Sylvia Emmerson on the Cover of Citylink Magazine

Sylvia Emmerson is on the Cover of Citylink magazine in South Florida.

She was named one of the 5 artists to know  in 2011….

here is what Citylink had to say about her…

While performing heartfelt, quiet songs such as “I Could’ve Died” at places such as Churchill’s Pub in Miami, Sylvia Emmerson often doesn’t notice when the patrons are ignoring her to chatter noisily among themselves.

“For me, it’s just as gratifying to be up there personally as it is to [think] that I might be impacting somebody,” she says. “So I play my music and hope that there’s maybe even one person in the crowd who’s listening. If that’s the case I will play my best show ever. I feel like if I stick to my guns and play passionately, there are times when I’ll see the audience go from talking very loud and then slowly, through the set, becoming intrigued and interested. It’s an amazing feeling.”

Emmerson, who released the four-song EP For All Who Wander Jan. 1 on Forward Motion Records, feels at home onstage and says becoming a musician was a no-brainer. Her mother is a pianist, her grandfather was a drummer, and her parents often took her to concerts by artists as diverse as Fiona Apple, Eric Clapton and Marilyn Manson. “They were always interested in finding out about new bands and had a really laidback attitude, so they were never really shocked by acts like that,” she says of Manson. “In fact, they listened to them as much as I did.”

Emmerson was 10 when she got an acoustic guitar for Christmas and 12 when she began taking voice lessons. At 14, she released a demo, performed at SunFest and began playing electric guitar with rock and metal bands at the Culture Room, Revolution Live and the Seminole Hard Rock. From seventh grade onward, school never interfered with her music. “With home school, you can condense all of those lessons into three hours and have the rest of your day free,” she says. “So I spent the majority of my time working on music and playing shows. When I was 17, I was able to play out of town and out of state when I probably wouldn’t have had the opportunity when I was in school.”

But last year, Emmerson, now 24, returned to her first love, acoustic guitar. “I felt like I’d grown a lot as a person and changed. Being alone in my room and writing these songs on acoustic guitar was very intimate,” she says. “I write in the way a person would write in their journal and I found it was a great way to express all my thoughts and ideas and purge and heal myself. The intimacy of that singer-songwriter style and just being alone with my instrument and playing really hooked me.”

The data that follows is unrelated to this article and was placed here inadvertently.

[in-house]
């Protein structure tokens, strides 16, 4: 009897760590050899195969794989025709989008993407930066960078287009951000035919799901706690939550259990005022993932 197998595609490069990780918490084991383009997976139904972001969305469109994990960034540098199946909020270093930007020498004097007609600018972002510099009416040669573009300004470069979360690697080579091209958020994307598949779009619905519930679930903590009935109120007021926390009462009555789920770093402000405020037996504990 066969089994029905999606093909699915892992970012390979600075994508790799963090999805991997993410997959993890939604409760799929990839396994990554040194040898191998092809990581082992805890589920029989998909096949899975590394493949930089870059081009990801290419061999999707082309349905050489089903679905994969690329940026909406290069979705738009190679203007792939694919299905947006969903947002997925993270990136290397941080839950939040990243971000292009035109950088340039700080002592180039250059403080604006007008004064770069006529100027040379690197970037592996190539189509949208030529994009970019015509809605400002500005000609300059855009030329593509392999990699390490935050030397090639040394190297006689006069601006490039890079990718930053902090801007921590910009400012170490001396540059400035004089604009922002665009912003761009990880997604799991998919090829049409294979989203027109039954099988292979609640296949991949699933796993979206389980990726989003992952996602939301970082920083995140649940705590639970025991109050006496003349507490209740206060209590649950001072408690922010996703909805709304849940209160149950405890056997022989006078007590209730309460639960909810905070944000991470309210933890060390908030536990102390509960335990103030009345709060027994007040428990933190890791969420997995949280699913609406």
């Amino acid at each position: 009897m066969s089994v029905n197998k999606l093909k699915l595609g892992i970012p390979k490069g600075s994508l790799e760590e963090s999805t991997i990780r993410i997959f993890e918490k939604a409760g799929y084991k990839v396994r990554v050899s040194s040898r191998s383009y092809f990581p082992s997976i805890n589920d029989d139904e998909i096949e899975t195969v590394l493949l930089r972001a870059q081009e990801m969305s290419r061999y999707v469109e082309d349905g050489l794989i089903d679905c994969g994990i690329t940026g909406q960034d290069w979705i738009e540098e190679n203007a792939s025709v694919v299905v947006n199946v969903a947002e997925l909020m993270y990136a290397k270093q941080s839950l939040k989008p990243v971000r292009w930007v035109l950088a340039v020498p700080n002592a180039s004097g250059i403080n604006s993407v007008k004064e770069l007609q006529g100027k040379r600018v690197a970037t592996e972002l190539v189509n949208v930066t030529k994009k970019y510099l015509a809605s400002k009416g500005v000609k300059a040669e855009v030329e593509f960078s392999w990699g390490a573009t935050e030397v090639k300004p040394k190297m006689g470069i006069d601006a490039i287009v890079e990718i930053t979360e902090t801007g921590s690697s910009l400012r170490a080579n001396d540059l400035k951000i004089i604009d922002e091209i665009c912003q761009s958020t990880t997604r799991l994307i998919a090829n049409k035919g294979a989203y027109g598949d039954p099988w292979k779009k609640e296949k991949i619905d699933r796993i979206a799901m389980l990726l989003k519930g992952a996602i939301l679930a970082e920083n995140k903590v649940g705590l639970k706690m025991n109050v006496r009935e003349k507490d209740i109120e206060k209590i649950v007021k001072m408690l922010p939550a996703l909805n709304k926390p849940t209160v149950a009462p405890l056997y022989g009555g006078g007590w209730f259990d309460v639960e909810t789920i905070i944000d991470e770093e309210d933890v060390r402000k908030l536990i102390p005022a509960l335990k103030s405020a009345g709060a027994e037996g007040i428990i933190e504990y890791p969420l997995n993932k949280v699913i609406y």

“Wide Awake,” her EP’s opener, is about that pivotal moment when she decided to go solo. “It’s morning, and I’m washing clean,” she sings. “The sun it holds a mirror up to me/And I’m hurt by the things I see/It’s obvious the night before/It had its way with me/I don’t think I’ve ever been, all I can be.”

“The song is about the moment where I woke up in my life and saw myself for who I really was and I wasn’t digging it,” she explains. “I felt like there was a lot I wanted to change about myself. I wanted to grow and become the person, musician, daughter and friend that I always wanted to be in the world.”

Fernando Perdomo, who founded Forward Motion Records and co-produced For All Who Wander, met Emmerson when playing guitar on her demo 10 years ago and encountered her again last year. “The minute I heard ‘Wide Awake,’ an acoustic demo on her MySpace [page],” Perdomo says, “I was compelled and knew what type of atmosphere I wanted to create production-wise — dark, twangy guitars and very fat-sounding drums played with brushes. On most of the record, we covered the entire drum set in a sheet to give it that dark, almost the Band- or Wilco-like, woody feel to it. I feel like everything about it is warm, and the vibe I get is that she’s a welcoming host to a very dark party, like, ‘Come into my world and I’m going to freak you out, but it’s going to be very comfortable.’ ”

What’s freaky, apparently, is her knack for revealing truths. “She’s an honest, very poignant writer,” Perdomo says. “Her lyrical style is not an easy pill to swallow. It’s a little disturbing and I love it. You feel like a voyeur when you listen to the lyrics, because this is the kind of stuff you find out in diaries.”
— Colleen Dougher

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